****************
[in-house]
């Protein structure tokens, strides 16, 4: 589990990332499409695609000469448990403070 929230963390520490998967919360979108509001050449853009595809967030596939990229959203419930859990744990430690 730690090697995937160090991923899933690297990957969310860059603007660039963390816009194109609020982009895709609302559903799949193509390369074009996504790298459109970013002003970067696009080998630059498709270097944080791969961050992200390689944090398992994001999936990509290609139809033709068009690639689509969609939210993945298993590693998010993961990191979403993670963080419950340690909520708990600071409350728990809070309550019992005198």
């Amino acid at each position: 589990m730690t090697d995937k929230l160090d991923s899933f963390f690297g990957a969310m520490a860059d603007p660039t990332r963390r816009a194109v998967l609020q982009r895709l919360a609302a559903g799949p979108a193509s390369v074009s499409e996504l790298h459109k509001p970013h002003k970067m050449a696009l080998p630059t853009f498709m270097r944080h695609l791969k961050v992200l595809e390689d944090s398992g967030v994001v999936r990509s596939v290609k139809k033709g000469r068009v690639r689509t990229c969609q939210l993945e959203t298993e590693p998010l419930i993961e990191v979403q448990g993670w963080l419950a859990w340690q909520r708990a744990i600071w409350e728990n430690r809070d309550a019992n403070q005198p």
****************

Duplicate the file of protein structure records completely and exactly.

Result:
[in-house]
């Protein structure tokens, strides 16, 4: 589990990332499409695609000469448990403070 929230963390520490998967919360979108509001050449853009595809967030596939990229959203419930859990744990430690 730690090697995937160090991923899933690297990957969310860059603007660039963390816009194109609020982009895709609302559903799949193509390369074009996504790298459109970013002003970067696009080998630059498709270097944080791969961050992200390689944090398992994001999936990509290609139809033709068009690639689509969609939210993945298993590693998010993961990191979403993670963080419950340690909520708990600071409350728990809070309550019992005198």
């Amino acid at each position: 589990m730690t090697d995937k929230l160090d991923s899933f963390f690297g990957a969310m520490a860059d603007p660039t990332r963390r816009a194109v998967l609020q982009r895709l919360a609302a559903g799949p979108a193509s390369v074009s499409e996504l790298h459109k509001p970013h002003k970067m050449a696009l080998p630059t853009f498709m270097r944080h695609l791969k961050v992200l595809e390689d944090s398992g967030v994001v999936r990509s596939v290609k139809k033709g000469r068009v690639r689509t990229c969609q939210l993945e959203t298993e590693p998010l419930i993961e990191v979403q448990g993670w963080l419950a859990w340690q909520r708990a744990i600071w409350e728990n430690r809070d309550a019992n403070q005198p």